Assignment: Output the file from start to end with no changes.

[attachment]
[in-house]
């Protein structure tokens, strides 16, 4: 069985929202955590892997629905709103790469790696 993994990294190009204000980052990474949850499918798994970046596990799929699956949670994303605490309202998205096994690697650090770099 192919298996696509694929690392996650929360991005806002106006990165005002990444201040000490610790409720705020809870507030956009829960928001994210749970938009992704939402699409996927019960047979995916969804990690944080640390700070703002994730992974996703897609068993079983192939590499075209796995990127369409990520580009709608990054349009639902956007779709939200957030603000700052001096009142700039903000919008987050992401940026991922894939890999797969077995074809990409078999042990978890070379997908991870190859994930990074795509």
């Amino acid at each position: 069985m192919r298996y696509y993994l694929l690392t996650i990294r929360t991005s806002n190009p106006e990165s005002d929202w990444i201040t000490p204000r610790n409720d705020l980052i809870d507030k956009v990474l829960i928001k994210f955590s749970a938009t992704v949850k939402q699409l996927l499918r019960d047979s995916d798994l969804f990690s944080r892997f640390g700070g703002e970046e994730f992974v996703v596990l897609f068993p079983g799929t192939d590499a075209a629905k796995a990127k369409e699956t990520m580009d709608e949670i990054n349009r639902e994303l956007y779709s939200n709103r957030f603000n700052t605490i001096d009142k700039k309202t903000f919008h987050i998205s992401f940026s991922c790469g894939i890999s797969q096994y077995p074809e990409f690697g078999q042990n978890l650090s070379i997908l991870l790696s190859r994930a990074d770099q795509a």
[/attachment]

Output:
[in-house]
């Protein structure tokens, strides 16, 4: 069985929202955590892997629905709103790469790696 993994990294190009204000980052990474949850499918798994970046596990799929699956949670994303605490309202998205096994690697650090770099 192919298996696509694929690392996650929360991005806002106006990165005002990444201040000490610790409720705020809870507030956009829960928001994210749970938009992704939402699409996927019960047979995916969804990690944080640390700070703002994730992974996703897609068993079983192939590499075209796995990127369409990520580009709608990054349009639902956007779709939200957030603000700052001096009142700039903000919008987050992401940026991922894939890999797969077995074809990409078999042990978890070379997908991870190859994930990074795509």
């Amino acid at each position: 069985m192919r298996y696509y993994l694929l690392t996650i990294r929360t991005s806002n190009p106006e990165s005002d929202w990444i201040t000490p204000r610790n409720d705020l980052i809870d507030k956009v990474l829960i928001k994210f955590s749970a938009t992704v949850k939402q699409l996927l499918r019960d047979s995916d798994l969804f990690s944080r892997f640390g700070g703002e970046e994730f992974v996703v596990l897609f068993p079983g799929t192939d590499a075209a629905k796995a990127k369409e699956t990520m580009d709608e949670i990054n349009r639902e994303l956007y779709s939200n709103r957030f603000n700052t605490i001096d009142k700039k309202t903000f919008h987050i998205s992401f940026s991922c790469g894939i890999s797969q096994y077995p074809e990409f690697g078999q042990n978890l650090s070379i997908l991870l790696s190859r994930a990074d770099q795509a």